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Queens Chronicle

Council members call out Carranza

Mayor erupts at challenge to his school chancellor’s race rhetoric

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Posted: Thursday, June 20, 2019 10:30 am

Schools Chancellor Richard Carranza and City Councilman Robert Holden (D-Middle Village) are both relative newcomers to the mixed-martial-arts world of city politics.

Carranza was hired only 16 months ago, when Holden had been in office barely four months.

But the two newcomers this week are at the center of a suddenly bitter fight over education policy in the nation’s largest school district, New York.

Last Saturday, Holden sent a letter to Mayor de Blasio, co-signed by a bipartisan group of fellow Council members and two members of the state Assembly, warning that Carranza was “divisive.”

The letter suggested that if Carranza did not tone down his remarks about the role of race in the system, “then someone who can unite this city and provide a quality education for all should replace him.”

Queens Councilmembers Peter Vallone (D-Bayside), Karen Koslowitz (D-Forest Hills), Peter Koo (D-Flushing) and Eric Ulrich (R-Ozone Park) were among the co-signers.

The mayor’s reaction to what Holden called “a letter of concern” was swift and blunt.

“All the folks who signed that letter should be ashamed of themselves,” de Blasio told NY1, the local cable news channel.

“Richard Carranza is not going anywhere.”

“I was surprised by the letter,” said Alina Adams, an author of several books on the city school system and a regular writer for the popular parents blog, New York School Talk.

“Frankly, it didn’t seem politically savvy to send,” she said. “I wonder what they thought they would get out of it?”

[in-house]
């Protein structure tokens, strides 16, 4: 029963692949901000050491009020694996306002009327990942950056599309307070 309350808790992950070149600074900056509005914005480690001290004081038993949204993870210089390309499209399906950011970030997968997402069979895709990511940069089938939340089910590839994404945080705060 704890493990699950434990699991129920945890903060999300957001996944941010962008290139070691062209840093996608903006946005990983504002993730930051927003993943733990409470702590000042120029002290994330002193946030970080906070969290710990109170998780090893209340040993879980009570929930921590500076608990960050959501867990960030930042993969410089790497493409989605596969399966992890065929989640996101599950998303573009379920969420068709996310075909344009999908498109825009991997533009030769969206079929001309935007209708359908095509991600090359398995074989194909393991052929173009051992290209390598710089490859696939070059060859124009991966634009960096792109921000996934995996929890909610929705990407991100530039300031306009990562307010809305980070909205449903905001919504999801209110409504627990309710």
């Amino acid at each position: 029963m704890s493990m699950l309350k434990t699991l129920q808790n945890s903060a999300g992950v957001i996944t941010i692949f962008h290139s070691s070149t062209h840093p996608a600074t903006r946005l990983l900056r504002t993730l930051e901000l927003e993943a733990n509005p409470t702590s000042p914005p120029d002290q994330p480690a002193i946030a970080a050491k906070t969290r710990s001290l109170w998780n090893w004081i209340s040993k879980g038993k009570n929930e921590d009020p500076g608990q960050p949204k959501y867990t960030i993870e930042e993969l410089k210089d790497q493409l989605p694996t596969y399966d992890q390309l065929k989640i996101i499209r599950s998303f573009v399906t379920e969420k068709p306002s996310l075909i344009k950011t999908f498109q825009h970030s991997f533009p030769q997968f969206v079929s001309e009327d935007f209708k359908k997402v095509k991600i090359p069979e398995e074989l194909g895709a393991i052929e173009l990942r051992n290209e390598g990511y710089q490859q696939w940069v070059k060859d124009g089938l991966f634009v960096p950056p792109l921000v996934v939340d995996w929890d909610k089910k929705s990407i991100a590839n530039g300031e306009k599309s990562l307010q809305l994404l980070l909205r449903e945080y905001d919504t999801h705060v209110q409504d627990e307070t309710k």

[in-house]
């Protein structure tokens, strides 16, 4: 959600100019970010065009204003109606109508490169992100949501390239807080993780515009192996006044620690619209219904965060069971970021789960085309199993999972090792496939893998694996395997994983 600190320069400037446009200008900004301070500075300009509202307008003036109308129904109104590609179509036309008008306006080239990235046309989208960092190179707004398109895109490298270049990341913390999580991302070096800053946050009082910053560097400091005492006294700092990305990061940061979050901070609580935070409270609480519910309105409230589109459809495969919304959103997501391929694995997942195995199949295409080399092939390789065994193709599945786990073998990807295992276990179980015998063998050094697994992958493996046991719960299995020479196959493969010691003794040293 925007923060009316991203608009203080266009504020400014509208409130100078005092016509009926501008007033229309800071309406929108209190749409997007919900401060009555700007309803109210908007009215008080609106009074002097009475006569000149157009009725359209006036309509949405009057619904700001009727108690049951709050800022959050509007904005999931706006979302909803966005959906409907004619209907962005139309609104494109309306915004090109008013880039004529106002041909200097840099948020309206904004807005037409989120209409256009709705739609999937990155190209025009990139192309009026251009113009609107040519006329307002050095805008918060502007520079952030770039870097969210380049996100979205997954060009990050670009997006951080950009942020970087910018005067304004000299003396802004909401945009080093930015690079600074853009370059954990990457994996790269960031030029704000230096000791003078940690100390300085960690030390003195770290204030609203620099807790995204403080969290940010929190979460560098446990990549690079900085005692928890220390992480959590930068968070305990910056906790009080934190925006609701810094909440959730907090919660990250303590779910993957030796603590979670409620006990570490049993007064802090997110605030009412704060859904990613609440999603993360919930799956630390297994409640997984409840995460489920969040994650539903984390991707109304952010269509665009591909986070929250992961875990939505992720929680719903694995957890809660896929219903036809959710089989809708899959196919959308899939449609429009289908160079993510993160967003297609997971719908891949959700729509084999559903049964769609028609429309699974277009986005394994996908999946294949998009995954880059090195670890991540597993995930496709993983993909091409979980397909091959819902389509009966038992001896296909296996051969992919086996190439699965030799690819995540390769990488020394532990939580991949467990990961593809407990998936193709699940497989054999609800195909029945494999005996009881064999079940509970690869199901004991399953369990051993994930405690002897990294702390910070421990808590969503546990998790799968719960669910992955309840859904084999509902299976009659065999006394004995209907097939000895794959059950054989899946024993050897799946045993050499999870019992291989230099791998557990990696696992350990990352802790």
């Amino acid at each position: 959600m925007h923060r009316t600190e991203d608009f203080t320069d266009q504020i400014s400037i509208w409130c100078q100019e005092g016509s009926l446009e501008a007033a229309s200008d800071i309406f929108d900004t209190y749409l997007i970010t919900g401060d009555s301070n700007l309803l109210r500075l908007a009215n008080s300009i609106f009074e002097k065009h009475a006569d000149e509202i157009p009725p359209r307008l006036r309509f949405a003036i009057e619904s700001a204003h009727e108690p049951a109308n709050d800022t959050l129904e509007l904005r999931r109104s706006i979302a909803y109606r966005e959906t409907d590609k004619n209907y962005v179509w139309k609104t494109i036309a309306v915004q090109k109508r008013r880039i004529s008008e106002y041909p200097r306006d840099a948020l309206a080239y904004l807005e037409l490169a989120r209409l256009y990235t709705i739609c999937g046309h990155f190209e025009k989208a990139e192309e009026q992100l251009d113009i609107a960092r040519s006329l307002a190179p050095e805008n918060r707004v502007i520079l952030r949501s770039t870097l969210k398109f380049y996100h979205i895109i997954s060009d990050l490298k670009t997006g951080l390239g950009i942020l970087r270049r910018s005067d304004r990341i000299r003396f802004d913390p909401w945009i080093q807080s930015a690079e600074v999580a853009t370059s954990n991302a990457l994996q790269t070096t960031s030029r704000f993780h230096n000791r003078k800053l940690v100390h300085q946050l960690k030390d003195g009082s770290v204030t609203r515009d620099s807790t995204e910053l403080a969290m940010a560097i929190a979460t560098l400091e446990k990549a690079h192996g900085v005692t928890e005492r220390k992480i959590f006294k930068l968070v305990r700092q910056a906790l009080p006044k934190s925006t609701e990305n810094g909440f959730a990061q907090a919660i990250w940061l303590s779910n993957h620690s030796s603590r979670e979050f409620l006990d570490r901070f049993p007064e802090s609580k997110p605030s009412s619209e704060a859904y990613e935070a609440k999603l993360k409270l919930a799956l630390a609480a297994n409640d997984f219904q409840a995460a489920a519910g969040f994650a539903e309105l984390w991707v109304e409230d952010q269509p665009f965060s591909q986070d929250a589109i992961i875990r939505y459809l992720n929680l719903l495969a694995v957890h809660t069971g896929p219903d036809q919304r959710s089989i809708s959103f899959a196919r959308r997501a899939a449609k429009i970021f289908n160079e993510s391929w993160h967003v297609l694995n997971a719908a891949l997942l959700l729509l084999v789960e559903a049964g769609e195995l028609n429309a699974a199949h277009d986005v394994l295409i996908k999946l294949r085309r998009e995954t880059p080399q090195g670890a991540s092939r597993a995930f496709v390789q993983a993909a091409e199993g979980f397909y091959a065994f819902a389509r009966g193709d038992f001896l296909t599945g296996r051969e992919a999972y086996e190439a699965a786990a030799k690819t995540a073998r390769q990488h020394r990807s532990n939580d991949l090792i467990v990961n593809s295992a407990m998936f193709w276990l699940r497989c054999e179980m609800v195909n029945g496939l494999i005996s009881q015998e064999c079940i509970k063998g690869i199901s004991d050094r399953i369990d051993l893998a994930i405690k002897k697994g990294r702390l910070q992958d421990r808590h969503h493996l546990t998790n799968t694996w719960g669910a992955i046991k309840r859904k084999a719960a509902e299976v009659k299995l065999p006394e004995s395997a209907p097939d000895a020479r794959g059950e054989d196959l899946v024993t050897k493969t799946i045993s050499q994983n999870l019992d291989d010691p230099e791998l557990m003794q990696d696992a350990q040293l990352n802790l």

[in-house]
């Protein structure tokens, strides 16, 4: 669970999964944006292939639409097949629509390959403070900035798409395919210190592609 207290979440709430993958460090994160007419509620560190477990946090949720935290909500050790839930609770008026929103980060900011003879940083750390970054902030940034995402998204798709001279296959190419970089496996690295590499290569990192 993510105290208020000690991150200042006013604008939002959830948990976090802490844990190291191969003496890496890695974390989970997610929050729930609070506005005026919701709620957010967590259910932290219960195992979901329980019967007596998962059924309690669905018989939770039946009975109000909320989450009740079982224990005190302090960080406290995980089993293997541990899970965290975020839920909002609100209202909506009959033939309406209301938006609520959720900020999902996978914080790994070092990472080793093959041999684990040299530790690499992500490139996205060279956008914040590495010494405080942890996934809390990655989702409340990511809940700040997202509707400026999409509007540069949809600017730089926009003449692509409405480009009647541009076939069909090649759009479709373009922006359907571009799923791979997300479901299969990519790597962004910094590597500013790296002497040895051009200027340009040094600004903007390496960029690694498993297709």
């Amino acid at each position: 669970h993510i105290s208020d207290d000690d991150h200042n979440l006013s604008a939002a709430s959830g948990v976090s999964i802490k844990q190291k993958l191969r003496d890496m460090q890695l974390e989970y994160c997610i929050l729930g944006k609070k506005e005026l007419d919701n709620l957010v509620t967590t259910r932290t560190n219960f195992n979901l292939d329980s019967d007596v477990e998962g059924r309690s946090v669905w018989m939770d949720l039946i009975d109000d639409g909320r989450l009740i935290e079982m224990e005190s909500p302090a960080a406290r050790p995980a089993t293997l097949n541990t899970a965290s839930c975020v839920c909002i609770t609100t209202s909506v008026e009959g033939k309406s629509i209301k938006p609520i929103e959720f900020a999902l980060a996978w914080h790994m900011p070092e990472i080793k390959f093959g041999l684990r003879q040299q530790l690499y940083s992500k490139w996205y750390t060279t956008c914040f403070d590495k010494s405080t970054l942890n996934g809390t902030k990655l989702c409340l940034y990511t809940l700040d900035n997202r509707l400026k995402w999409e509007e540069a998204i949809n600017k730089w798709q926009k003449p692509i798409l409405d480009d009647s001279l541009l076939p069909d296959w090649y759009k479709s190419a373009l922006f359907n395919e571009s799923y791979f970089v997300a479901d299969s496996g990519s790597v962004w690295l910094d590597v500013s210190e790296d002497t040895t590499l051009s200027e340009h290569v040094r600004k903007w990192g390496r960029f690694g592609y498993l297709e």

Holden, a former college professor and civic leader who had not held office before, said the impetus to write the letter came about two weeks ago, after three high-level officials, all women, at the Department of Education sued claiming they’d been demoted and replaced by three women of color who were less qualified.

“The children in New York City — 70 percent of whom are black and brown children — get to see senior level administrators that look like them. What’s wrong with that?” the chancellor said in response to the suit.

“This is the kind of atmosphere Carranza is creating,” Holden told the Chronicle. “I don’t think he understands how New York operates.”

Drafts of the letter circulated among the signers for more than a week before it was fired off to the Mayor, he said.

“We wanted to give the mayor a way out and not just say he should be fired right away,” Holden said.

He said he was “surprised” by the mayor’s pointed response. “I thought it was insulting and nasty,” Holden said.

Other members of the Council have come to Carranza’s defense, including Antonio Reynoso (D-Brooklyn, Queens), whose district includes part of Ridgewood, and Daneek Miller (D-St. Albans).

“Chancellor Carranza inherited a public school system with glaring racial disparities,” Reynoso said. He said he was “saddened” to see him “come under attack.”

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